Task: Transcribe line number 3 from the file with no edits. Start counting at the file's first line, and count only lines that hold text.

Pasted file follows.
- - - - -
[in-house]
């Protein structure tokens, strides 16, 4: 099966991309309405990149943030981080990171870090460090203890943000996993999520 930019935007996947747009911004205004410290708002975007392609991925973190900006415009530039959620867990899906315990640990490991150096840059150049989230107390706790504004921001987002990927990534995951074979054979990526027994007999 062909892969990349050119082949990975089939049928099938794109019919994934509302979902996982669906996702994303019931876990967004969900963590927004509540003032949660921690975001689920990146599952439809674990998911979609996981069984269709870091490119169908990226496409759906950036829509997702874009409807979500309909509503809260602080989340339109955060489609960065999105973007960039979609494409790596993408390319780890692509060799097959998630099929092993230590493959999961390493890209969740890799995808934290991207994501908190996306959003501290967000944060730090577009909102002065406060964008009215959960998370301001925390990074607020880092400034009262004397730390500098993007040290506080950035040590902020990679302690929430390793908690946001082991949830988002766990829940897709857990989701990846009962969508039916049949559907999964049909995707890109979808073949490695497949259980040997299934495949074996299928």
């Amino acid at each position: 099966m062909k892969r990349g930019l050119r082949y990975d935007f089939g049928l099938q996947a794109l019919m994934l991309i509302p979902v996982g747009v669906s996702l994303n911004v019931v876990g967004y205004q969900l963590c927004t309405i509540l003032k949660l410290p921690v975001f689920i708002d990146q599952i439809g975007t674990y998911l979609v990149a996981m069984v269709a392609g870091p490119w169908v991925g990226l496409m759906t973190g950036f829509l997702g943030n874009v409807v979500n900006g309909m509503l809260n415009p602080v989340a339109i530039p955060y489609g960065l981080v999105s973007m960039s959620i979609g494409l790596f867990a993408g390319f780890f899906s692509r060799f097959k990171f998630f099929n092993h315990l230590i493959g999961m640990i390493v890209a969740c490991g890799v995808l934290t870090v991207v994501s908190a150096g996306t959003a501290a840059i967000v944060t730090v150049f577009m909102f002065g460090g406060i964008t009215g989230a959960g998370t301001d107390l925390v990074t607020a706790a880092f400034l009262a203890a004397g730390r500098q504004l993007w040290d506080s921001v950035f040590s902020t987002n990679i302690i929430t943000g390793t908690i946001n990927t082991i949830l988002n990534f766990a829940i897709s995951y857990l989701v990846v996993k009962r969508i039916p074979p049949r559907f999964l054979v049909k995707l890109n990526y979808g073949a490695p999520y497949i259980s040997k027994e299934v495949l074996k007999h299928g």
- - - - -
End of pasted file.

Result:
């Amino acid at each position: 099966m062909k892969r990349g930019l050119r082949y990975d935007f089939g049928l099938q996947a794109l019919m994934l991309i509302p979902v996982g747009v669906s996702l994303n911004v019931v876990g967004y205004q969900l963590c927004t309405i509540l003032k949660l410290p921690v975001f689920i708002d990146q599952i439809g975007t674990y998911l979609v990149a996981m069984v269709a392609g870091p490119w169908v991925g990226l496409m759906t973190g950036f829509l997702g943030n874009v409807v979500n900006g309909m509503l809260n415009p602080v989340a339109i530039p955060y489609g960065l981080v999105s973007m960039s959620i979609g494409l790596f867990a993408g390319f780890f899906s692509r060799f097959k990171f998630f099929n092993h315990l230590i493959g999961m640990i390493v890209a969740c490991g890799v995808l934290t870090v991207v994501s908190a150096g996306t959003a501290a840059i967000v944060t730090v150049f577009m909102f002065g460090g406060i964008t009215g989230a959960g998370t301001d107390l925390v990074t607020a706790a880092f400034l009262a203890a004397g730390r500098q504004l993007w040290d506080s921001v950035f040590s902020t987002n990679i302690i929430t943000g390793t908690i946001n990927t082991i949830l988002n990534f766990a829940i897709s995951y857990l989701v990846v996993k009962r969508i039916p074979p049949r559907f999964l054979v049909k995707l890109n990526y979808g073949a490695p999520y497949i259980s040997k027994e299934v495949l074996k007999h299928g």